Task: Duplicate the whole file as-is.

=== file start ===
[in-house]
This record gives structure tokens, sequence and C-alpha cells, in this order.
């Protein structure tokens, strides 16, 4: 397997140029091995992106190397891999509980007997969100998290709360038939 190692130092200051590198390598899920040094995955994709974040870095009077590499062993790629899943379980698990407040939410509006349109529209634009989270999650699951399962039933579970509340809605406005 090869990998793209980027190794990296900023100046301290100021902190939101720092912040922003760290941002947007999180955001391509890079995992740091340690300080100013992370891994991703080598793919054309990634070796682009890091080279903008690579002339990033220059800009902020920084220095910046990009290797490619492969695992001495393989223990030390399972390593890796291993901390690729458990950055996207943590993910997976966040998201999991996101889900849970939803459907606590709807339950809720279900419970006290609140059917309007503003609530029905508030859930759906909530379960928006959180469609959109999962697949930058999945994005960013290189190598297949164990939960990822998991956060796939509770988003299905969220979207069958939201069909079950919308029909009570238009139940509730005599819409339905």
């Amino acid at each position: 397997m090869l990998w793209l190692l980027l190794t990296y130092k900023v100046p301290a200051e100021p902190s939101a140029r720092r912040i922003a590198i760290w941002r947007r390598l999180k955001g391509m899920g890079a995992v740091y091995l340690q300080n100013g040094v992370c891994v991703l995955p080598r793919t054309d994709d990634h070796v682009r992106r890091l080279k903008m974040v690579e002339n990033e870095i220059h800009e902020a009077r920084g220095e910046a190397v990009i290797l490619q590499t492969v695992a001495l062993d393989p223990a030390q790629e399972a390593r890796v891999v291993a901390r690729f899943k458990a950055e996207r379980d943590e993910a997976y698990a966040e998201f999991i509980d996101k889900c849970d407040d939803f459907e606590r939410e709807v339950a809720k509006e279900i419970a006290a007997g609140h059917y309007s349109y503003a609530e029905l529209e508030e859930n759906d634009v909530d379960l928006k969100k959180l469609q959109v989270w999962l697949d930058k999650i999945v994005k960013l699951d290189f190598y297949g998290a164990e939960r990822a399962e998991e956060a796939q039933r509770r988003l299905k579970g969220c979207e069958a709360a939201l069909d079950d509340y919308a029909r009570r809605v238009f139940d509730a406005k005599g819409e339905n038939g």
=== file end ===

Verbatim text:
[in-house]
This record gives structure tokens, sequence and C-alpha cells, in this order.
């Protein structure tokens, strides 16, 4: 397997140029091995992106190397891999509980007997969100998290709360038939 190692130092200051590198390598899920040094995955994709974040870095009077590499062993790629899943379980698990407040939410509006349109529209634009989270999650699951399962039933579970509340809605406005 090869990998793209980027190794990296900023100046301290100021902190939101720092912040922003760290941002947007999180955001391509890079995992740091340690300080100013992370891994991703080598793919054309990634070796682009890091080279903008690579002339990033220059800009902020920084220095910046990009290797490619492969695992001495393989223990030390399972390593890796291993901390690729458990950055996207943590993910997976966040998201999991996101889900849970939803459907606590709807339950809720279900419970006290609140059917309007503003609530029905508030859930759906909530379960928006959180469609959109999962697949930058999945994005960013290189190598297949164990939960990822998991956060796939509770988003299905969220979207069958939201069909079950919308029909009570238009139940509730005599819409339905």
């Amino acid at each position: 397997m090869l990998w793209l190692l980027l190794t990296y130092k900023v100046p301290a200051e100021p902190s939101a140029r720092r912040i922003a590198i760290w941002r947007r390598l999180k955001g391509m899920g890079a995992v740091y091995l340690q300080n100013g040094v992370c891994v991703l995955p080598r793919t054309d994709d990634h070796v682009r992106r890091l080279k903008m974040v690579e002339n990033e870095i220059h800009e902020a009077r920084g220095e910046a190397v990009i290797l490619q590499t492969v695992a001495l062993d393989p223990a030390q790629e399972a390593r890796v891999v291993a901390r690729f899943k458990a950055e996207r379980d943590e993910a997976y698990a966040e998201f999991i509980d996101k889900c849970d407040d939803f459907e606590r939410e709807v339950a809720k509006e279900i419970a006290a007997g609140h059917y309007s349109y503003a609530e029905l529209e508030e859930n759906d634009v909530d379960l928006k969100k959180l469609q959109v989270w999962l697949d930058k999650i999945v994005k960013l699951d290189f190598y297949g998290a164990e939960r990822a399962e998991e956060a796939q039933r509770r988003l299905k579970g969220c979207e069958a709360a939201l069909d079950d509340y919308a029909r009570r809605v238009f139940d509730a406005k005599g819409e339905n038939g």